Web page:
Besides his composure and his tenacity, which eventually save the ship, MacWhirr shows his humanity and his sense of justice. Coolies housed in the steerage during the crossing, fought, at the height of the storm, to recover a few dollars that had escaped from their trunks, shaken loose and broken open by the waves' battering. The Captain had sent the crew to seize all the money and to lock up the coolies. When calm was restored, it was time to gather them and to return their money to them. In a letter sent to a friend after the events, Jukes writes: “– I wish, said I, you would let us throw the whole lot of these dollars down to them and leave them to fight it out amongst themselves, while we get a rest. – Now you talk wild, Jukes, says he, looking up in his slow way that makes you ache all over, somehow. We must plan out something that would be fair to all parties”. And MacWhirr unimpressed by the danger, moves forward bare hands to the coolies and, with quiet authority, distributes to them what they deserve. Jukes explains: “It seems that after he had done his thinking he made that Bun Hin's fellow go down and explain to them the only way they could get their money back. He told me afterwards that, all the coolies having worked in the same place and for the same length of time, he reckoned he would be doing the fair thing by them as near as possible if he shared all the cash we had picked up equally among the lot…”
By his courage, his determination and his sense of justice, this apparently “ordinary and irresponsive” Captain held on to the light of hope throughout the storm. Christian Bobin writes: “Nothing more than a ring of black water around the ship on which I had embarked without knowing why (...) And inside the black mass, in its gaping maw, the yellow dot of trust (…) So we had to embrace the fear with furious eyes, to love it like good bread, to continue crossing, to lose ground, to lose heart and to continue anyway, to see the iron filings sky, to see the stars fall like dirty gold dust, and hear then, at this very moment, at the height of the disaster, we needed to hear the sweet, peaceful and confident voice, the light yellow voice that promised to bring the ship to port”. That “light yellow of trust” certainly evokes captain MacWhirr, according to the description made by Conrad: “His hair was fair and extremely fine (…) The hair of his face, on the contrary, carroty and flaming, resembled a growth of copper wire clipped short to the line of the lip; while, no matter how close he shaved, fiery metallic gleams passed, when he moved his head, over the surface of his cheeks”.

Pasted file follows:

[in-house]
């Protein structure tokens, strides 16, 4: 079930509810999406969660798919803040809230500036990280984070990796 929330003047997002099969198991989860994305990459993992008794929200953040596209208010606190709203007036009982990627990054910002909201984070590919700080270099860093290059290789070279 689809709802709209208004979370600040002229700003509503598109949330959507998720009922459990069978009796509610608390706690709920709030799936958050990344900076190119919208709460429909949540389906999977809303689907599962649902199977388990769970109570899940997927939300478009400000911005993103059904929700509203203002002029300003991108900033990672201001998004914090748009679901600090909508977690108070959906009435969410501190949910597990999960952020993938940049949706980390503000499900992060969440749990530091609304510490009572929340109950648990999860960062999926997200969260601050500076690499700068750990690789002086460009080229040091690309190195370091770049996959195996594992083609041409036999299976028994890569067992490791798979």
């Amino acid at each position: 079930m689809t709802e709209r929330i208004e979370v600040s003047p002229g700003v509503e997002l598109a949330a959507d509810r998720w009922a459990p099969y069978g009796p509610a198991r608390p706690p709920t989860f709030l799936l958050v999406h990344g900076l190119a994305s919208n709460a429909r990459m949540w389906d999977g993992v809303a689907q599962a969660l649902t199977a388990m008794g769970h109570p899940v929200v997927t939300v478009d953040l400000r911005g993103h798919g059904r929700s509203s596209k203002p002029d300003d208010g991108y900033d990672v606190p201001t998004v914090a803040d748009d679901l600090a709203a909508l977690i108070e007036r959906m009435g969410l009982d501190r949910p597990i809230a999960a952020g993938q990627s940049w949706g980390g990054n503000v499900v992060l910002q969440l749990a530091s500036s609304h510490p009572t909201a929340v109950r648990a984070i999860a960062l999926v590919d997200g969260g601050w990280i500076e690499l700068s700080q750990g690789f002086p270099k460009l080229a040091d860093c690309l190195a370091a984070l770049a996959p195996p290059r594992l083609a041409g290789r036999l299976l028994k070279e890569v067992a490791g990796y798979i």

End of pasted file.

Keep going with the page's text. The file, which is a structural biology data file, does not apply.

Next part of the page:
Blessed is he who discovers, in the dark moments of his life, this “yellow dot of trust”. Isn’t it true that a good man can change the course of history?